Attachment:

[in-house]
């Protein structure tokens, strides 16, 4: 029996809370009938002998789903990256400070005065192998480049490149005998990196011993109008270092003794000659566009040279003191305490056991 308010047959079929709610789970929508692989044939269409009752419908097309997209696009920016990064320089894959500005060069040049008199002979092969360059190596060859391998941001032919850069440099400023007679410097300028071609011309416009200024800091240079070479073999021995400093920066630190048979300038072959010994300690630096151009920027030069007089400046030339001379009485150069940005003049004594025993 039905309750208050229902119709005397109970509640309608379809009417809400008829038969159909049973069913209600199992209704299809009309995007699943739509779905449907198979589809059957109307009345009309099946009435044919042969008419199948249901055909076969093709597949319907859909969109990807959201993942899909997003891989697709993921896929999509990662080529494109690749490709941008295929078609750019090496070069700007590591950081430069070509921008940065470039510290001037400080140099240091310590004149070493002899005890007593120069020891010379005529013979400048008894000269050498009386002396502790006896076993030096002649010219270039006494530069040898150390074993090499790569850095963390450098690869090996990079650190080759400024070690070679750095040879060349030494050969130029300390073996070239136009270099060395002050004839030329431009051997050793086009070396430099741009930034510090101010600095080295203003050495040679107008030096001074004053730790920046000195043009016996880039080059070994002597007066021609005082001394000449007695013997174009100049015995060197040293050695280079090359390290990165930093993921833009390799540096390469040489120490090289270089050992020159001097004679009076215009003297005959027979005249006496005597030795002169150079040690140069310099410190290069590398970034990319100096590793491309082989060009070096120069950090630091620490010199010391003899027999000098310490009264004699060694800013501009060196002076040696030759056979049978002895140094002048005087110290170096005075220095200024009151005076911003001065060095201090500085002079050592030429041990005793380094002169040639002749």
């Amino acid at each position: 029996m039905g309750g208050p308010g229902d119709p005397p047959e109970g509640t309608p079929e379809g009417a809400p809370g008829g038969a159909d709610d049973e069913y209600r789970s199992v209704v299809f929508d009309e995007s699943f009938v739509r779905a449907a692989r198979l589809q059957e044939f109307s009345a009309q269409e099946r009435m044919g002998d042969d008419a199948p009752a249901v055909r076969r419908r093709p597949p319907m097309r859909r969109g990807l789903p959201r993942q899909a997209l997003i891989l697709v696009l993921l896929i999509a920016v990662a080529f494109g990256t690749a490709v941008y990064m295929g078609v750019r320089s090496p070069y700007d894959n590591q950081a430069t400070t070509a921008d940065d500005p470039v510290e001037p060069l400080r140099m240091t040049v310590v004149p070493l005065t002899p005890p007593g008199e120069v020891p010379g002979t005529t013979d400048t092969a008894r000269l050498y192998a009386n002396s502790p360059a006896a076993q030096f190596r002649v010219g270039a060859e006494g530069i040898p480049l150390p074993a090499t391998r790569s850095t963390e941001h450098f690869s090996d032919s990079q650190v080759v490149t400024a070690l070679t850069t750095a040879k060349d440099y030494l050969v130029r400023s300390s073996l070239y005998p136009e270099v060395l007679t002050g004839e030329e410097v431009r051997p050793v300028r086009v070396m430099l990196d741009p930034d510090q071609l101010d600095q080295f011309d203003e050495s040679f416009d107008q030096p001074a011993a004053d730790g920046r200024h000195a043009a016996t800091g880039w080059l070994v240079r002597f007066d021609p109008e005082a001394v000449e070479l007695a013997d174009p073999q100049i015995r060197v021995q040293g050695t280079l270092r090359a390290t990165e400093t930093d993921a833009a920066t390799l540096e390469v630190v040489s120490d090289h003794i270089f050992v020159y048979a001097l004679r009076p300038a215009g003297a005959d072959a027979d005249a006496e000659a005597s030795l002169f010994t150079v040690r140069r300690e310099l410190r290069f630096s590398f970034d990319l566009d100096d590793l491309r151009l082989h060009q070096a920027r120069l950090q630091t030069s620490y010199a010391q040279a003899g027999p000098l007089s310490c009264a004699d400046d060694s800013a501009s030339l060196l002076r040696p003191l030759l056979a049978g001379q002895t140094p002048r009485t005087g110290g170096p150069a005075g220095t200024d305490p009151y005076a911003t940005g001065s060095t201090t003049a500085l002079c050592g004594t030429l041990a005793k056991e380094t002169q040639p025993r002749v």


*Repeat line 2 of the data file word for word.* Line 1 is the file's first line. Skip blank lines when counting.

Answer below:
């Protein structure tokens, strides 16, 4: 029996809370009938002998789903990256400070005065192998480049490149005998990196011993109008270092003794000659566009040279003191305490056991 308010047959079929709610789970929508692989044939269409009752419908097309997209696009920016990064320089894959500005060069040049008199002979092969360059190596060859391998941001032919850069440099400023007679410097300028071609011309416009200024800091240079070479073999021995400093920066630190048979300038072959010994300690630096151009920027030069007089400046030339001379009485150069940005003049004594025993 039905309750208050229902119709005397109970509640309608379809009417809400008829038969159909049973069913209600199992209704299809009309995007699943739509779905449907198979589809059957109307009345009309099946009435044919042969008419199948249901055909076969093709597949319907859909969109990807959201993942899909997003891989697709993921896929999509990662080529494109690749490709941008295929078609750019090496070069700007590591950081430069070509921008940065470039510290001037400080140099240091310590004149070493002899005890007593120069020891010379005529013979400048008894000269050498009386002396502790006896076993030096002649010219270039006494530069040898150390074993090499790569850095963390450098690869090996990079650190080759400024070690070679750095040879060349030494050969130029300390073996070239136009270099060395002050004839030329431009051997050793086009070396430099741009930034510090101010600095080295203003050495040679107008030096001074004053730790920046000195043009016996880039080059070994002597007066021609005082001394000449007695013997174009100049015995060197040293050695280079090359390290990165930093993921833009390799540096390469040489120490090289270089050992020159001097004679009076215009003297005959027979005249006496005597030795002169150079040690140069310099410190290069590398970034990319100096590793491309082989060009070096120069950090630091620490010199010391003899027999000098310490009264004699060694800013501009060196002076040696030759056979049978002895140094002048005087110290170096005075220095200024009151005076911003001065060095201090500085002079050592030429041990005793380094002169040639002749």